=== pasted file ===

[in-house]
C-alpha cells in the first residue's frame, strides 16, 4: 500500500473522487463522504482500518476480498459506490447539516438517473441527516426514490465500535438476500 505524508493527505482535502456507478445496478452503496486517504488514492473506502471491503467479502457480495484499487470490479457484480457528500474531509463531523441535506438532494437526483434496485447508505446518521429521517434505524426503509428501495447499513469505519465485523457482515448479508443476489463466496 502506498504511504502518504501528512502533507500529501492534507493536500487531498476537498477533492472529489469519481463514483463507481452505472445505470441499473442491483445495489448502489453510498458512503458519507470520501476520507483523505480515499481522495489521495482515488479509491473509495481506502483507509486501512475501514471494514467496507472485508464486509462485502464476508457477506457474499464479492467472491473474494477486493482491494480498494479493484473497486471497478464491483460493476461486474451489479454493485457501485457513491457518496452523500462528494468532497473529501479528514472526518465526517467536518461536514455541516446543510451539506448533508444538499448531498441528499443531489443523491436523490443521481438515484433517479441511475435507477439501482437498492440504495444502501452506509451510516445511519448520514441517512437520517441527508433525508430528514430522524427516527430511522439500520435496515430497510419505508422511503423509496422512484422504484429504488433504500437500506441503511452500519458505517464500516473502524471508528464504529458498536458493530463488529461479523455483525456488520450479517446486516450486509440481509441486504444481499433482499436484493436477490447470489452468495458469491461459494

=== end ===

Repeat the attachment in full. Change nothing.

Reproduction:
[in-house]
C-alpha cells in the first residue's frame, strides 16, 4: 500500500473522487463522504482500518476480498459506490447539516438517473441527516426514490465500535438476500 505524508493527505482535502456507478445496478452503496486517504488514492473506502471491503467479502457480495484499487470490479457484480457528500474531509463531523441535506438532494437526483434496485447508505446518521429521517434505524426503509428501495447499513469505519465485523457482515448479508443476489463466496 502506498504511504502518504501528512502533507500529501492534507493536500487531498476537498477533492472529489469519481463514483463507481452505472445505470441499473442491483445495489448502489453510498458512503458519507470520501476520507483523505480515499481522495489521495482515488479509491473509495481506502483507509486501512475501514471494514467496507472485508464486509462485502464476508457477506457474499464479492467472491473474494477486493482491494480498494479493484473497486471497478464491483460493476461486474451489479454493485457501485457513491457518496452523500462528494468532497473529501479528514472526518465526517467536518461536514455541516446543510451539506448533508444538499448531498441528499443531489443523491436523490443521481438515484433517479441511475435507477439501482437498492440504495444502501452506509451510516445511519448520514441517512437520517441527508433525508430528514430522524427516527430511522439500520435496515430497510419505508422511503423509496422512484422504484429504488433504500437500506441503511452500519458505517464500516473502524471508528464504529458498536458493530463488529461479523455483525456488520450479517446486516450486509440481509441486504444481499433482499436484493436477490447470489452468495458469491461459494